My name is Dennis Overman, aka Obie, aka the Wondering Minstrel.
What is your show called? When is it? What is the format of your show?
The Wondering Minstrel – with an O – wondering. I’ve experienced a rebirth of wonder. It’s Tuesdays from 2 to 3. I’d like to think of it as a showcase, where songwriters can come in to play their original stuff, if they’ve got it. I started off thinking there were so many songwriters hanging out and I know a lot of them, but they’re not pros, they don’t even play gigs, they’re local, homegrown people, and that’s who I originally thought would come knocking down the doors to get in here. I have lean times and all of a sudden it will pick up. I noticed in the summer it picks up, because people are traveling around. But basically it’s a showcase for songwriters: it’s sort of like an open mic.
What drew you to participate in KMRD?
It’s an old dream, it really is. I had this same idea (I didn’t have the theme song written then) and I went to KUNM with a proposal. I think I had a bunch of stuff on tape. I remember this one day I went down there – as I was leaving I put all the tapes on the roof of my car, got in my car, and drove off! I don’t know what happened to all of those tapes.
I’ve wanted to do radio forever. I love it because it’s in your head, it’s hands-free, you can be driving, you can be cooking, cleaning the house, whatever you’re doing. I just love it. I think it’s the best for getting in people’s heads, and playing music that people respond to. And I really like what’s coming out of Madrid – it’s an amazing variety of totally eclectic wonderful stuff. You have these bright moments, that are just worth it, you know. Me and my kids always sang together, I’d love to get them all on here. I’m dangling the hook: “Hey this is really fun, right?”
What are your hopes for the station? For your show?
For the station – to carry on. I think it’s really important, it’s really good work. And for my show, I just hope I can keep it up! You have a bunch of geezers here and you know, it’s kind of week to week. Not really! But you know, we’re all trying to be good and hang on and take care of ourselves because all of sudden life just got really a whole lot better, thanks to KMRD. I’m telling you this from my heart. I really sincerely love this station, and I hope to see it carry on, ad infinitum. I have a three and a half-year-old grandson now, and he rocks! I’m hoping that my kids have a place to come and be DJs, if they want.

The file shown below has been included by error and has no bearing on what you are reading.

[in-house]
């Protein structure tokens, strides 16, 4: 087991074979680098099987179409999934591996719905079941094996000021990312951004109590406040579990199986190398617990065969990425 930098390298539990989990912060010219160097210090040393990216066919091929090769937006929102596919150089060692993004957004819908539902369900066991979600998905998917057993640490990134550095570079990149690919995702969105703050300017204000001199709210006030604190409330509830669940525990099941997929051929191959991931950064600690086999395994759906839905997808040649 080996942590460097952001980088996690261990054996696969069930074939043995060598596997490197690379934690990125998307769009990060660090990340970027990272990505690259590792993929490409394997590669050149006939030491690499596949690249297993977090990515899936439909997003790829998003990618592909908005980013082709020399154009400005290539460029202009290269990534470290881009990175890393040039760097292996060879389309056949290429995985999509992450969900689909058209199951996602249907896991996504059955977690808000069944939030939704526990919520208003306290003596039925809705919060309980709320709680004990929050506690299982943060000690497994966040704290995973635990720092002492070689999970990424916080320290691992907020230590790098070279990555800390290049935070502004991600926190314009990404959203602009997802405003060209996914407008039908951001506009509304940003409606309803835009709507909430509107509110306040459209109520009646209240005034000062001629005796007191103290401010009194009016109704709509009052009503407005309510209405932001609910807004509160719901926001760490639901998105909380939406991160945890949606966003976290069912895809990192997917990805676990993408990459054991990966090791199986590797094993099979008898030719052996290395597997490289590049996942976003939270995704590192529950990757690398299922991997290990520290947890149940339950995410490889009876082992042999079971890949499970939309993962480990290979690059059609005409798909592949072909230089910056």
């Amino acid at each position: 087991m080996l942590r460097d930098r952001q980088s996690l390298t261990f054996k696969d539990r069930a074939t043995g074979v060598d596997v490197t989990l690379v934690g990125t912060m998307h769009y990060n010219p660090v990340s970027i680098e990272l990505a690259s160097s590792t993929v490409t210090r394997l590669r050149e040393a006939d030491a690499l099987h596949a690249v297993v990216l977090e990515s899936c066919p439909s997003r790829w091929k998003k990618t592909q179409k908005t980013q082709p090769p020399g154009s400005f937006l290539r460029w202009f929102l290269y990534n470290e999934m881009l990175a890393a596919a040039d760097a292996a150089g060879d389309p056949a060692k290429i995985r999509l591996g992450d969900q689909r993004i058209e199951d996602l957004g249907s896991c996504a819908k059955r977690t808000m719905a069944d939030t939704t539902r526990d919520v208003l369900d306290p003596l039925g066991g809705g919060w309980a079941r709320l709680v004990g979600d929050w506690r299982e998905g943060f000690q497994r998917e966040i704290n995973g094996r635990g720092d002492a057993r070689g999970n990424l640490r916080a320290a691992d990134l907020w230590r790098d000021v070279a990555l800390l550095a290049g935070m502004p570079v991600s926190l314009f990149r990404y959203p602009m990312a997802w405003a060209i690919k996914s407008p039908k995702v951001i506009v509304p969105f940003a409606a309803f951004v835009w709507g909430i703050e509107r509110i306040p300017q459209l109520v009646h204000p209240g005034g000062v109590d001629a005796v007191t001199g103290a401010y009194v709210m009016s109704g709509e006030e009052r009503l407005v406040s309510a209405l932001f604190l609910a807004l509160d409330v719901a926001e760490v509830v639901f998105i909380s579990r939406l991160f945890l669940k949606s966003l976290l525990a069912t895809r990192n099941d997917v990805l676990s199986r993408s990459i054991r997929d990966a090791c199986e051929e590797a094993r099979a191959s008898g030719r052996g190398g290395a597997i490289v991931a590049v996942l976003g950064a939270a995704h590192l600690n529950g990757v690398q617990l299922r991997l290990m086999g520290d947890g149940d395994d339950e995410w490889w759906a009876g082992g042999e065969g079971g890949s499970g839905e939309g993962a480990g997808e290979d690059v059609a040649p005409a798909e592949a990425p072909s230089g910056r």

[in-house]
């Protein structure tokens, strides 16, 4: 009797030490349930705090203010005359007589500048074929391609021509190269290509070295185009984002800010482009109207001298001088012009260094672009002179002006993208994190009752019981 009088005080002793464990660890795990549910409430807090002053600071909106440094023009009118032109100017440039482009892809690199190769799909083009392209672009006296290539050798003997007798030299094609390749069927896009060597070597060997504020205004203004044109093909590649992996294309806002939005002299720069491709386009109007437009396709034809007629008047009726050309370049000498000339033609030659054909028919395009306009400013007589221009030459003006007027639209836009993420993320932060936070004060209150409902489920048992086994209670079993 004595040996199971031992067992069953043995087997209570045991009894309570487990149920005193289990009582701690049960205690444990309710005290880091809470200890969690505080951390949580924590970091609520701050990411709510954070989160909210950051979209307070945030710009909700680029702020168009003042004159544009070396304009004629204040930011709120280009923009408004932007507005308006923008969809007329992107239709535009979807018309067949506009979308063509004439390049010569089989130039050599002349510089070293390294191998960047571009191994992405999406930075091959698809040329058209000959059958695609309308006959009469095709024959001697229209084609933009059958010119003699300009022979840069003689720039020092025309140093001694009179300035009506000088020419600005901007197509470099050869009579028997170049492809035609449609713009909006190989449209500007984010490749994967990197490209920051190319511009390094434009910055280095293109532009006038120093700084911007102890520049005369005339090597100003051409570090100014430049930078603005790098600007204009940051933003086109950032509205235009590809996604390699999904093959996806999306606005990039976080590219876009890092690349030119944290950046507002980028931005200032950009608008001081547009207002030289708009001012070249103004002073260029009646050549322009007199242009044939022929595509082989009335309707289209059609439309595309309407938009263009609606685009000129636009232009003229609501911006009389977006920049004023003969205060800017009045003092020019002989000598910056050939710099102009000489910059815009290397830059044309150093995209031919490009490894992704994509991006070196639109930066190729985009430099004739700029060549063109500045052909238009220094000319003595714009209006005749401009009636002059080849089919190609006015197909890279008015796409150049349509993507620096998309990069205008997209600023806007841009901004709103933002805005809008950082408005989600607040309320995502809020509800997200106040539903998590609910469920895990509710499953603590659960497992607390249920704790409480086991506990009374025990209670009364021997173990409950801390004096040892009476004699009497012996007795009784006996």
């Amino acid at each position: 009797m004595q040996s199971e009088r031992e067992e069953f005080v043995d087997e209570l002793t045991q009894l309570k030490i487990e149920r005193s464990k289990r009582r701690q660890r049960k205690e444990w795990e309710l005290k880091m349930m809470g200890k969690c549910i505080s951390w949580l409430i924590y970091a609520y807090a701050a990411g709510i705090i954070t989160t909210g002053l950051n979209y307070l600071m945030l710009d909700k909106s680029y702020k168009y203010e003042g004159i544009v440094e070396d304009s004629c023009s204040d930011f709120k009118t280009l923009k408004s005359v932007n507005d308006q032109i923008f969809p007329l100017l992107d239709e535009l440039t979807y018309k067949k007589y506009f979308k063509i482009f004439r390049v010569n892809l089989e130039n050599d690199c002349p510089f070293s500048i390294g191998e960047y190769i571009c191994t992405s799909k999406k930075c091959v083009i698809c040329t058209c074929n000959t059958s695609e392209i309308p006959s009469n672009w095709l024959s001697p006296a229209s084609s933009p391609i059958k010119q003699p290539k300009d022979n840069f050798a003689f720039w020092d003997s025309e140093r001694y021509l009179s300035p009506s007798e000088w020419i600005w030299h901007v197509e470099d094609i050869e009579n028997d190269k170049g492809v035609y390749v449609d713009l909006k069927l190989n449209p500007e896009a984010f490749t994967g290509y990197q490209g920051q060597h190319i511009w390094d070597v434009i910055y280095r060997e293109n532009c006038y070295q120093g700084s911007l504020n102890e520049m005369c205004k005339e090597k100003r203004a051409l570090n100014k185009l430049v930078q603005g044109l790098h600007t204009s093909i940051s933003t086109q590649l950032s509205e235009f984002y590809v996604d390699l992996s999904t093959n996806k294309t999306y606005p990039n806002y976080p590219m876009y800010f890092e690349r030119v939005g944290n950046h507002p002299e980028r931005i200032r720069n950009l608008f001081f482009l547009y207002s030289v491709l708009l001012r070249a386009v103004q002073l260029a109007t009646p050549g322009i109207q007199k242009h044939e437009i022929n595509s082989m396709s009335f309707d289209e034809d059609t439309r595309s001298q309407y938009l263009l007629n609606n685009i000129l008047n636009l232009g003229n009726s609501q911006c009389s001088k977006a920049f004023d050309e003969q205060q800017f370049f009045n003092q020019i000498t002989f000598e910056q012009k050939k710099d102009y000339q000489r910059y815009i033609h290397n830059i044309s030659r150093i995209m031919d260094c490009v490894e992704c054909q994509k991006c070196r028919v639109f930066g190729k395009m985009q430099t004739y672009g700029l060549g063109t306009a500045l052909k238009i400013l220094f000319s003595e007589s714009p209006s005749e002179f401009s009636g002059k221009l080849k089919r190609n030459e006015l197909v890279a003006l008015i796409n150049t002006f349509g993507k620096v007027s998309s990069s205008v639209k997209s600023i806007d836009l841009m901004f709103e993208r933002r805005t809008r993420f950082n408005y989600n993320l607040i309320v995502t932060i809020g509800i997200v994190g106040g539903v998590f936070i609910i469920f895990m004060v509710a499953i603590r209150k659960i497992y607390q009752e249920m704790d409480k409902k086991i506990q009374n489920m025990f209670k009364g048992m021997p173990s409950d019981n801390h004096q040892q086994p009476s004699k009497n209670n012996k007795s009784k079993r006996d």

How does doing your show relate to your life as a musician?
Well, I wrote a theme song. It still cracks me up – I can’t sing that line, “You might be hearing me, I don’t really know,” because that is like the ultimate conundrum for a DJ. It’s like, “Ok, I’m putting all this stuff out here” and you don’t know if anybody’s hearing it! So it’s always really wonderful when I get feedback from people, that just keeps me going. It’s my Sunday. Tuesday from 2-3 is my sacred hour, it’s kind of spiritual for me.
We lived out in the boonies, we didn’t have electricity, so it was like roll your own music, you gotta be your own entertainment, so that’s what we did. It was all backroad, subculturey. It was neat. I started playing in coffeehouses in Santa Fe and open mics. My friend David and his wife at the time, Eliza Gilkyson, had a little coffeehouse and were so warm and supportive, and I’d go down there and try out a new song… and then right away I got jumped into the Family Lotus, that was the first band I ever played with, and that was like psychedelic. And that’s when it really got me. I got hooked, but with a live audience, feedback right then. You could smell it in the room, you could feel the vibration so I really got hooked into this, because it’s beautiful. It comes and it goes, it’s in the ether.
All of this is just a blessing to me – I wish there was a better word, because that has religious connotations. It’s like dues or karma. I started putting out music when I was 21 and I’m 74, so that’s a long time! And I never lost that hope that something would connect with somebody. You get the bug, and you’re hooked on music.